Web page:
DRC continues to work closely with the Ohio Department of Health in implementing operational changes as we address the challenges associated with COVID-19, Smith said.

Smith said DRC has taken extensive steps in response to COVID, including but not limited to:

  • Prior to COVID-19, as part of our normal infectious disease control efforts, we routinely offer annual influenza vaccines to all offenders in our prison who wanted one, and especially targeted our at-risk and chronic care caseloads.
  • We have issued numerous communications to our staff and inmates, including education about COVID-19 and reminders to engage in aggressive hand washing and social distancing where possible.
  • The prisons have sanitation crews who frequently disinfect common surfaces with a chemical effective against COVID-19 in line with public health recommendations.
  • We are using technology and other methods to reduce staff and offender gatherings including using tele-conferencing for our new officer training.
  • We implemented a text messaging system for staff to be able to easily check in with their loved ones while they are at work as cell phones are not permitted within the facilities.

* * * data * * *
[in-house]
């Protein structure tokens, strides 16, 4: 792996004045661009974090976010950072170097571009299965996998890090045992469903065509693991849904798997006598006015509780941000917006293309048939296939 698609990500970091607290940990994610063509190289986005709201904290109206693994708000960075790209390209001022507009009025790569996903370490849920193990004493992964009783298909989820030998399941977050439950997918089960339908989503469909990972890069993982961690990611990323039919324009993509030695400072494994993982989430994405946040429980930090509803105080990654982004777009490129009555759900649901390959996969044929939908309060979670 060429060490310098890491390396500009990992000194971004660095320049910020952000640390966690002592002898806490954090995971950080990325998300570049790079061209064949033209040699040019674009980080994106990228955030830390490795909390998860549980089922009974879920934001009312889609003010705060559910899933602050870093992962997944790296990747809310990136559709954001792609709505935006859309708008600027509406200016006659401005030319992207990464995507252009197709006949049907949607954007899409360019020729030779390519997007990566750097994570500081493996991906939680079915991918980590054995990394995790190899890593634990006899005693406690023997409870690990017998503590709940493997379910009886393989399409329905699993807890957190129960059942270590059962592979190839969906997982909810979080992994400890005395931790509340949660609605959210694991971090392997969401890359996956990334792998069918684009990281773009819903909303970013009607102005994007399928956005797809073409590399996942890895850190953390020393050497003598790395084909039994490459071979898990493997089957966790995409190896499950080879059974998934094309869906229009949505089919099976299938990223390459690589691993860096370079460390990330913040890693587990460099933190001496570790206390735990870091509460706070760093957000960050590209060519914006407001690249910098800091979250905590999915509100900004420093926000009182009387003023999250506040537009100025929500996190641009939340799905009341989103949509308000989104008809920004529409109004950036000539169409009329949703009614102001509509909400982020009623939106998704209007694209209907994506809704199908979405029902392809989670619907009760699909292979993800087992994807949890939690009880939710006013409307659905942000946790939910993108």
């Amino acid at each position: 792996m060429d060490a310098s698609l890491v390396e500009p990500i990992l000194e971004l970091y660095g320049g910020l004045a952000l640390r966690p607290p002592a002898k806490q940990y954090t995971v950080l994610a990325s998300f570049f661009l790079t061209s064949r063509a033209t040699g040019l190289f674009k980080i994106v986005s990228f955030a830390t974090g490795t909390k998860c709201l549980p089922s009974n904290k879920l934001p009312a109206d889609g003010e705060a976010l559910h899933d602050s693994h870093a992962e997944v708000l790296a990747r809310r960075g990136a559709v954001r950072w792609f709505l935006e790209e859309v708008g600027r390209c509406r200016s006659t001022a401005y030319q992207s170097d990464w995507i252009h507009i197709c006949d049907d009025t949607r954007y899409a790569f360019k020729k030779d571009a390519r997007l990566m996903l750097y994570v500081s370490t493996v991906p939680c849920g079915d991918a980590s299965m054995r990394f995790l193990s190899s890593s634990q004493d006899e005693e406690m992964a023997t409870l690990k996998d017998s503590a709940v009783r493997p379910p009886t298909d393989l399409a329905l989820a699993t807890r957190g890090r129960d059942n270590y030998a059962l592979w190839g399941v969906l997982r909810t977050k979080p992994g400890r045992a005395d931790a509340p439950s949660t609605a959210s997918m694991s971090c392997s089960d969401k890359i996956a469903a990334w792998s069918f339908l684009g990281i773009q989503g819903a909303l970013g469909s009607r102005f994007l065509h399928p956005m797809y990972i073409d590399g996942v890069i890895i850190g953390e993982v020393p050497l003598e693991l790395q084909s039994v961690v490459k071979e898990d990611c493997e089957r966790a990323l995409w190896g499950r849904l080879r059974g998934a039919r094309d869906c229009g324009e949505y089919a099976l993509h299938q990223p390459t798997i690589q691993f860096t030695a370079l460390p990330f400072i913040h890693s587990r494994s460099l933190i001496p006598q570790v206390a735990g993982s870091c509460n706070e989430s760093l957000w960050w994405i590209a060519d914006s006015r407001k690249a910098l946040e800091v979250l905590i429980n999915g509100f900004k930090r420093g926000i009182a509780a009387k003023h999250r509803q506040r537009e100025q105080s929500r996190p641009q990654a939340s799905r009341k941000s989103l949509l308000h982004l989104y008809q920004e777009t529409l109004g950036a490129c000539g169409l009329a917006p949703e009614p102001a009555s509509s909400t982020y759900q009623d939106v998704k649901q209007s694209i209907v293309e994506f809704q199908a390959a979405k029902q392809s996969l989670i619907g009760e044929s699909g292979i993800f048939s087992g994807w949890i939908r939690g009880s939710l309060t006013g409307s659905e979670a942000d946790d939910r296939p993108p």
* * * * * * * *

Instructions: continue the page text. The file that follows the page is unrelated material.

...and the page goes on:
• A family phone number and email address have been established and published to help answer questions about the impact COVID-19 is having on our operations. Individuals can email the DRC atcovid19@odrc.state.oh.us or call 614-728-1142.
  • We have implemented COVID-19 specific health screening for all inmates entering our prisons.
  • Volunteer activities and visiting have been suspended.
  • Only staff and mission critical contractors are permitted into the facilities. Health screenings are in place for staff and contractors who are entering the facilities/offices.
  • Staff and the incarcerated population are permitted to wear protective masks.
  • We have suspended travel for all state employees to only tasks that are mission critical.
  • The director issued an executive order to county jails regarding the screening of inmates before being transferred to our reception centers.
  • Reception inmates will be housed in the same area by date of arrival for a minimum of 5 weeks to monitor them for any symptoms.
  • Inmate work assignments, which are not on state property, have been suspended.
  • Most facilities are serving two meals per day – a hot brunch meal and a hot evening meal. This is being done to ensure we have less movement and less contact to reduce the potential spread of COVID-19. Commissary prices are being reduced as well to assist residents in being able to purchase food and other goods.
  • State Highway Patrol is providing perimeter security at three facilities.

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FILM: Top 10 Must-See Black documentaries

NNPA NEWSWIRE — Below you will find a list of documentaries, based on the roots of African American culture, compiled by Word in Black partner, The Houston Defender. From “I Am Not Your Negro” to “High on the Hog,” each film offers up the origin stories of our most important activists, artists, athletes and traditions.